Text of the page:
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Kendall, Sally; Nash, Avril; Braun, Andreas; Bastug, Gonca; Rougeaux, Emeline; Bedford, Helen (2014)
Publisher: Children's Policy Research Unit
Languages: English
Types: Other
Subjects: RJ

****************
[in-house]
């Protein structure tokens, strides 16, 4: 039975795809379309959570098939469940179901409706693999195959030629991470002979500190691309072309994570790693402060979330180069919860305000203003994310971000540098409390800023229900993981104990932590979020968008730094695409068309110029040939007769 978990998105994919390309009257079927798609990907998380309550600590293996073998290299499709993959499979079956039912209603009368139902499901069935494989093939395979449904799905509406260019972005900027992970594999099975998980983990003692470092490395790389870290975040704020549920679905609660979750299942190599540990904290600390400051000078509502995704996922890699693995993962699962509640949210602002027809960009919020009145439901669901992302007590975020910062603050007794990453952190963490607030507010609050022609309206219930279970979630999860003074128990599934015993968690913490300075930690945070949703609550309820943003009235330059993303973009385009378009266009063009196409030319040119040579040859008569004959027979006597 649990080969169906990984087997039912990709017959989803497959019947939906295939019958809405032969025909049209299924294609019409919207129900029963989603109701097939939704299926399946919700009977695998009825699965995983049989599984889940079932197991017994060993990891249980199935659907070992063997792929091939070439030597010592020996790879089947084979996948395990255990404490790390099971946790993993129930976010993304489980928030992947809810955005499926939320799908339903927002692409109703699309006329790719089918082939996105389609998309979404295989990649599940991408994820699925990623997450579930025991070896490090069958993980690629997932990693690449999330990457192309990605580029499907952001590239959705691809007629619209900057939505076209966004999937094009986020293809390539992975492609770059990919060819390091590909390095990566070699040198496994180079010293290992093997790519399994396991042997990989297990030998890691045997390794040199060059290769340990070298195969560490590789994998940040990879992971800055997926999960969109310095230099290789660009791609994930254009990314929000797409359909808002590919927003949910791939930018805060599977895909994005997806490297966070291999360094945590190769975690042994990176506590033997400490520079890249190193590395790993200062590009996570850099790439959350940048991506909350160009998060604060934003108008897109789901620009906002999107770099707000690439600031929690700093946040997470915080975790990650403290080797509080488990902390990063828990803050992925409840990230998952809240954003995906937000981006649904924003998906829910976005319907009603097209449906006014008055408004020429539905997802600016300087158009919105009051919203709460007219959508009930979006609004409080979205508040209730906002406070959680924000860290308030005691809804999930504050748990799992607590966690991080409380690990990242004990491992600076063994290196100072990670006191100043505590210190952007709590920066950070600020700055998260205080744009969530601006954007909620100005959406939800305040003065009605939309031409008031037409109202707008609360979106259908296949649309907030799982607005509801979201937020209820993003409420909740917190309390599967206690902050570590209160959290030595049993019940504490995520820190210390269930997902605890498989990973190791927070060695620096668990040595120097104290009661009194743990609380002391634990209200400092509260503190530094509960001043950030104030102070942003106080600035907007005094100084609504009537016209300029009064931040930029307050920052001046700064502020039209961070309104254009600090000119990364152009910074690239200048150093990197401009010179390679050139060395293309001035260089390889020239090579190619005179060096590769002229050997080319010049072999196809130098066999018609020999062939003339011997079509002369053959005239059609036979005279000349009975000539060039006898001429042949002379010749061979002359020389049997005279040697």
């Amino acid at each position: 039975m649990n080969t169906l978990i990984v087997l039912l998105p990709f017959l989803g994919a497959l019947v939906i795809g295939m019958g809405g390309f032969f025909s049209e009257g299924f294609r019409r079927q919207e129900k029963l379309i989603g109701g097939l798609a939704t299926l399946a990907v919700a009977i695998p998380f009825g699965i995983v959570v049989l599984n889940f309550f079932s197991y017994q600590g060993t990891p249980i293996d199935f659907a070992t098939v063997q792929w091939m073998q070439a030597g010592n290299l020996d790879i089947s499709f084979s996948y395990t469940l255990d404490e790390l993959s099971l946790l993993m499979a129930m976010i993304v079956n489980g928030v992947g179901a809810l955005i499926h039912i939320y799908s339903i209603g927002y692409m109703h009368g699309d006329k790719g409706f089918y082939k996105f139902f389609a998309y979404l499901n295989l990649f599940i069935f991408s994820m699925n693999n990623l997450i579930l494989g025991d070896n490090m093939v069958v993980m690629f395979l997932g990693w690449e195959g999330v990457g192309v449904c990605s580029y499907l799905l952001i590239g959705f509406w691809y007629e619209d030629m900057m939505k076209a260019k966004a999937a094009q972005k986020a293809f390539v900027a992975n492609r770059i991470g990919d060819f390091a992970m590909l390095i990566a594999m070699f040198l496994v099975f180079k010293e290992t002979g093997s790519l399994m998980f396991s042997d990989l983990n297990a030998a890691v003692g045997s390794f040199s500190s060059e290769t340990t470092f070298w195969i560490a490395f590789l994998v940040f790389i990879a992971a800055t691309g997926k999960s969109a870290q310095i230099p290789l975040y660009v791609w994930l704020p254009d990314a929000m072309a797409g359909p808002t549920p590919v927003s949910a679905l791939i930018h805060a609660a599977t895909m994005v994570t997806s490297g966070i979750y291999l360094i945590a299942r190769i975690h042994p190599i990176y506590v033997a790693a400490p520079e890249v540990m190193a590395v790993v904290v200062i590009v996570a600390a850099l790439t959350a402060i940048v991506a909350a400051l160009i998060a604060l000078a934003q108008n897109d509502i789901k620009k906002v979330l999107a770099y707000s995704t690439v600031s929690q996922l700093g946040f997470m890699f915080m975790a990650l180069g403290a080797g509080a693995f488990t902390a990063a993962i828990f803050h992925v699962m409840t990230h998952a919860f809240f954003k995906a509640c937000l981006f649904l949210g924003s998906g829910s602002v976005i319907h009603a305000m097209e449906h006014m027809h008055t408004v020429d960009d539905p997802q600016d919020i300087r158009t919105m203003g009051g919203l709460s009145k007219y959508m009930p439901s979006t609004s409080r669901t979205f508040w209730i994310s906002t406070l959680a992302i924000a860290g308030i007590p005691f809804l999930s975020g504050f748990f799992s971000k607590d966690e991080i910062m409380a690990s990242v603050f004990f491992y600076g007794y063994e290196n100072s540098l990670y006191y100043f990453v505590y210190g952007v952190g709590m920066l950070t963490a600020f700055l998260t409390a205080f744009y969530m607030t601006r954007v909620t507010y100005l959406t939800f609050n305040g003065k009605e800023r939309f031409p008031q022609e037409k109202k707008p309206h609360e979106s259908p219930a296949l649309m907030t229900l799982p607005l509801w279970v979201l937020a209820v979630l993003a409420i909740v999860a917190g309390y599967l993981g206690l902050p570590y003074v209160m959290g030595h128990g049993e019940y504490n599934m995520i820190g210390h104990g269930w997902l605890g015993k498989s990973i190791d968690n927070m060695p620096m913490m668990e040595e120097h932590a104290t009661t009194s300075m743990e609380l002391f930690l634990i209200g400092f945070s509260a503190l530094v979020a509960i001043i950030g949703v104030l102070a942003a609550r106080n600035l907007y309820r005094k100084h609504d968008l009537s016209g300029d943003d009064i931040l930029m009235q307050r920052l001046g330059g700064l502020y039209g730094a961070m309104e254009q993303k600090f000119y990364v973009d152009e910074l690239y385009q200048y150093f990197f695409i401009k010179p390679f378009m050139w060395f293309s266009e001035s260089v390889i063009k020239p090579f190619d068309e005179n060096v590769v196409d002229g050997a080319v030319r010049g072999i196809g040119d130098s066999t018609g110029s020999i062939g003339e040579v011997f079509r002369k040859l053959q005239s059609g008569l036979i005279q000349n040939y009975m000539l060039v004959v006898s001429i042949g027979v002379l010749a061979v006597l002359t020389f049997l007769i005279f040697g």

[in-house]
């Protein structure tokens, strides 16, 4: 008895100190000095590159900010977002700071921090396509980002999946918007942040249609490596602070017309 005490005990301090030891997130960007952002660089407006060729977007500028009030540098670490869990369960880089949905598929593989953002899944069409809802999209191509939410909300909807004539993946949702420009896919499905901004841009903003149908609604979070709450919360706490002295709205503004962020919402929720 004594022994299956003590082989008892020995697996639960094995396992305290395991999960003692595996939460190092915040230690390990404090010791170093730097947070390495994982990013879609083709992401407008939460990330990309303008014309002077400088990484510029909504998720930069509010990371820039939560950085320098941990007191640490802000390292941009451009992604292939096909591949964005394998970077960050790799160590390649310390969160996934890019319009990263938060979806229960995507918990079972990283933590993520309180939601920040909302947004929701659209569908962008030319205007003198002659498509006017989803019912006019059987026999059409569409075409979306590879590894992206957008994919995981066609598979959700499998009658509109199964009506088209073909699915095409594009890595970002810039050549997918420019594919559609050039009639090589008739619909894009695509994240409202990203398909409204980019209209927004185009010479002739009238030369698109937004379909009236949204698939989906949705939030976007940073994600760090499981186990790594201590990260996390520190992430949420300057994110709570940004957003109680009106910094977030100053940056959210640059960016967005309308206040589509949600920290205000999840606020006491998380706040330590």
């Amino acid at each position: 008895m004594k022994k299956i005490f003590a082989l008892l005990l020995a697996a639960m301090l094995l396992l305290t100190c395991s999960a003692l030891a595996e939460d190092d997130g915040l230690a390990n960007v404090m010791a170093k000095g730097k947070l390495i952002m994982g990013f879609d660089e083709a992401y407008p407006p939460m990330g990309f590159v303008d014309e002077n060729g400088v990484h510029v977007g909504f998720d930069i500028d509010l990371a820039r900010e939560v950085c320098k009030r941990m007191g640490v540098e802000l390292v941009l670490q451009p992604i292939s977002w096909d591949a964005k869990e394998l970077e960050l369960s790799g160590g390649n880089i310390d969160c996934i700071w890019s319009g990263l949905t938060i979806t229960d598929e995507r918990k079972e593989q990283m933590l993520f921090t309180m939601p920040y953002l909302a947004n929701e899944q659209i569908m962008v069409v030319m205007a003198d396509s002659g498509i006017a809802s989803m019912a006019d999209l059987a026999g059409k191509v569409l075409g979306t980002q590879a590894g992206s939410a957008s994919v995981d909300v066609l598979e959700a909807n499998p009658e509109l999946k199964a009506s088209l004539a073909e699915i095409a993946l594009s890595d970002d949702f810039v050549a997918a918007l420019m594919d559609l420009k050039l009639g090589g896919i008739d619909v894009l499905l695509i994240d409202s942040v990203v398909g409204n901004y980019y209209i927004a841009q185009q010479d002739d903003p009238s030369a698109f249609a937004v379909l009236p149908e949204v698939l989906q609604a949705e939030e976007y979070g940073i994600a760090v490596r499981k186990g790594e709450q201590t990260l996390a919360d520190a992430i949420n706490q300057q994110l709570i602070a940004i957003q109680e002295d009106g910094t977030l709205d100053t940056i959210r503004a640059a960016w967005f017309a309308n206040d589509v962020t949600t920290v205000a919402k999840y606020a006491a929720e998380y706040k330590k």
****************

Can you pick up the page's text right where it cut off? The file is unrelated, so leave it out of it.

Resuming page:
Aims and Objectives\ud The overall aim of this study was to inform the use of ASQ-3™ and of ASQ:SE in the Healthy Child Programme two year review which in turn is intended to contribute to overall\ud improved outcomes for children and their families.\ud Aim\ud To explore the acceptability and understanding of the ASQ-3 and ASQ:SE as measures of child development as part of the Healthy Child Programme two year review among health\ud professionals and parents.\ud Objectives\ud 1. To determine the acceptability of ASQ-3 and ASQ:SE among parents of children who have had a HCP a two year review. \ud 2. To investigate parents’ understanding of ASQ-3 and ASQ:SE used as part of the 2 year review.\ud 3. To determine the acceptability of ASQ-3 and ASQ:SE among health professionals using the measures as part of the HCP two year review.\ud 4. To investigate health professionals’ understanding of ASQ-3 and ASQ:SE as part of the two year review.\ud Methods\ud Four study sites known to be currently using ASQ-3 as part of the HCP two year review were selected to reflect differences in geography and in socio-demographic characteristics of the\ud population. A mixed methods approach was taken and data were collected from 153 parents of children who were due their HCP two year review and 126 health professionals conducting two year reviews using survey questionnaires. Twelve focus groups involving 85 health professionals were conducted, 40 parents interviewed individually and 12 HCP two year reviews observed.\ud Findings\ud The key findings were:\ud  In general, most parents and HPs accepted the ASQ-3 as a measure that provides useful information about a child’s development at two years.\ud  Parents and HPs were less certain that ASQ:SE could provide an accurate assessment of social and emotional development.\ud  Parents enjoyed and found it valuable to observe their own child and make their own observations prior to an assessment visit either in a clinic or at home.\ud  Parents and HPs were positive about the opportunity to work in partnership in relation to the child’s development.\ud  There was wide variation both across and within the areas studied as to how the ASQ-3 was used (home, clinic, with parents, put to one side, scored differently, health visitor or community nursery nurse, referrals and re-reviews etc.)\ud  There was considerable variation around the preparation and training for the ASQ-3 and ASQ:SE amongst HPs.\ud  There was some evidence of confusion about the purpose of the ASQ-3, namely whether it was for screening developmental delay or for use as an assessment tool.\ud  There was misunderstanding and criticism of some of the individual questions, especially where there was use of American vocabulary or activities that did not make sense to parents or HPs and also misunderstanding of the possible responses.\ud  There was evidence of misunderstanding of the scoring of the ASQ-3, potentially leading to over- or under- reporting of developmental delay.\ud  There were problems in the reporting of the scores and the assessment related to time availability, access to a suitable electronic record system such as RIO, access to computers and internet, over-reliance on hard copy and reporting scores in the Personal Child Health Record (PCHR).\ud  There was some evidence of variation in practice in making referrals for speech and language or paediatric assessment.

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